Measuring Klout: Love it or hate it, influence marketing is here
The Klout phenomenon escaped me for a while. It seemed to divide people into two camps: those who object to the principle of saddling individuals with a rating score; and those who obsess over gaming social media activity to elevate their score and lead them to glory. Much of the dialog felt like the jocks versus the nerds during homecoming week.
Now I realize both sides are missing the big picture. I finally got it when I read Mark Schaefer’s book Return on Influence. It was an eye-opener, which I can only describe in two words. Awe. Some. I knew I was in for an interesting read when I came across this passage in the introduction:
We are at the dawn of the creation of a new social media caste system determined by how and when you tweet, connect, share and comment. The haves may score better jobs, higher social status, even better luck on the dating scene. The rules of personal power in our world have been changed forever. And there’s no turning back.
The new rules of online influence
The book lays a solid foundation for understanding online influence from its historical applications in marketing, to its basic elements, its role in content marketing, scoring processes, and current and future applications. It covers a lot of ground and is a compelling read for today’s online marketer.
In the first section he talks about the evolution of earned authority on the Internet. The glut of information available to users renders choice irrelevant. So we have a natural inclination to seek out authorities as a filter. Authorities earn trust by an online presence characterized by consistency, commitment and affinity.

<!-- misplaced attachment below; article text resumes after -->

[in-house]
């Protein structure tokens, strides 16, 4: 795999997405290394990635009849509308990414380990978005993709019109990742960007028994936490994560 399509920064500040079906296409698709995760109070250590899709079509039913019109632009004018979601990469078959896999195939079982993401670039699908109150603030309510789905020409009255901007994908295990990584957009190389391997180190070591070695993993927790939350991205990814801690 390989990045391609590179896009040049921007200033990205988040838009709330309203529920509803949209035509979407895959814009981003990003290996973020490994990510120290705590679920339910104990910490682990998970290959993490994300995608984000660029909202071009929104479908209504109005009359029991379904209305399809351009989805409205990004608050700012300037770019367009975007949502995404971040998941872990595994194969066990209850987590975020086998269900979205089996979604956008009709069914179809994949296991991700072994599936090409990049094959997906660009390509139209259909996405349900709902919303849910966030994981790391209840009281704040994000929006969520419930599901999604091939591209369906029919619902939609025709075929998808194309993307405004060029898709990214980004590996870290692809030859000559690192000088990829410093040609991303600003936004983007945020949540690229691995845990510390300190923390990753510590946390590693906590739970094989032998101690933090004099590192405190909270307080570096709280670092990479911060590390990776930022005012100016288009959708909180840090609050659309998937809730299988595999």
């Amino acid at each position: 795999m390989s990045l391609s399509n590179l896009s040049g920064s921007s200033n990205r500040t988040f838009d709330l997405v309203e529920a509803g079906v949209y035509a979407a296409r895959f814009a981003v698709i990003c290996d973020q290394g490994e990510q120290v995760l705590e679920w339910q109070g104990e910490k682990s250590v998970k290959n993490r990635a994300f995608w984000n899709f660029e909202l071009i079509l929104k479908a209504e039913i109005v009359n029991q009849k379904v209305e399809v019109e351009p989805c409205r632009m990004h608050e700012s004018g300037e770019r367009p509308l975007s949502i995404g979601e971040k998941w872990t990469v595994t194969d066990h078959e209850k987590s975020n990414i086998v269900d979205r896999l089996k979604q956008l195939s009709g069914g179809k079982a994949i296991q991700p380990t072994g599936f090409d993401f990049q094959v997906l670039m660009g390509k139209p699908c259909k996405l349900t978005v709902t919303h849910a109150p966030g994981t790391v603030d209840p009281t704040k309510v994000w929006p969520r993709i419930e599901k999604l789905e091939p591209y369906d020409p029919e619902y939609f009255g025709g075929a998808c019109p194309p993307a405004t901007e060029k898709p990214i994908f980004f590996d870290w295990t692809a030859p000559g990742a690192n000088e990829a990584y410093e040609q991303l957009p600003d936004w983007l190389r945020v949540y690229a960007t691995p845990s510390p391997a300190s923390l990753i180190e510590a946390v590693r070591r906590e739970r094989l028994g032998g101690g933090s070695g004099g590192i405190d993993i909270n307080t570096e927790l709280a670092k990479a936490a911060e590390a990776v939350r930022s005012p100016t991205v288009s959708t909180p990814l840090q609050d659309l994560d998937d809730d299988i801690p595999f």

Scarcity also plays a role for online influencers. While content is free, the real commodity is time, attention and reach. Influencers serve as brokers or gatekeepers to move content. The real power on the social Web is in reciprocity, the subtle indebtedness of exchanging favors for the distribution of ideas and content. These new rules are a dramatic change from traditional marketing. And they are being incorporated by marketers in new ways.
Influence marketing in practice
In another section, Schaefer outlines several case studies of companies using social scoring as a driver of marketing strategy. It is a powerful testimony of the potential for leveraging influencers to create buzz that achieves business objectives.
APPLYING SOCIAL PROOF TO TRADITIONAL MARKETING
An online merchant that matches buyers with trustworthy sellers added Klout scores to seller listings and saw likelihood of sales increase by 500 percent. Social proof gave juice to the purchase decision. The scores gave buyers added comfort in purchasing when they could see how long sellers have been online and how active they were.
ENGAGING INFLUENTIAL FANS
Auto manufacturer Audi used Klout to engage technology influencers outside of traditional trade press to nurture brand advocates on the social Web. They also used Klout scores to interact with millions of Facebook fans, employing targeted content. It enabled a more meaningful engagement. The outreach resulted in the buzz and reach they were seeking over and above traditional marketing.
A consumer packaged goods marketer devised a conquest strategy by combining social listening and Klout data to identify unhappy competitor customers and targeting them with coupon promotions. It is part of an overall strategy to move from expensive coupon blasts inserted in newspapers to more organic advocacy and pass-along activity online.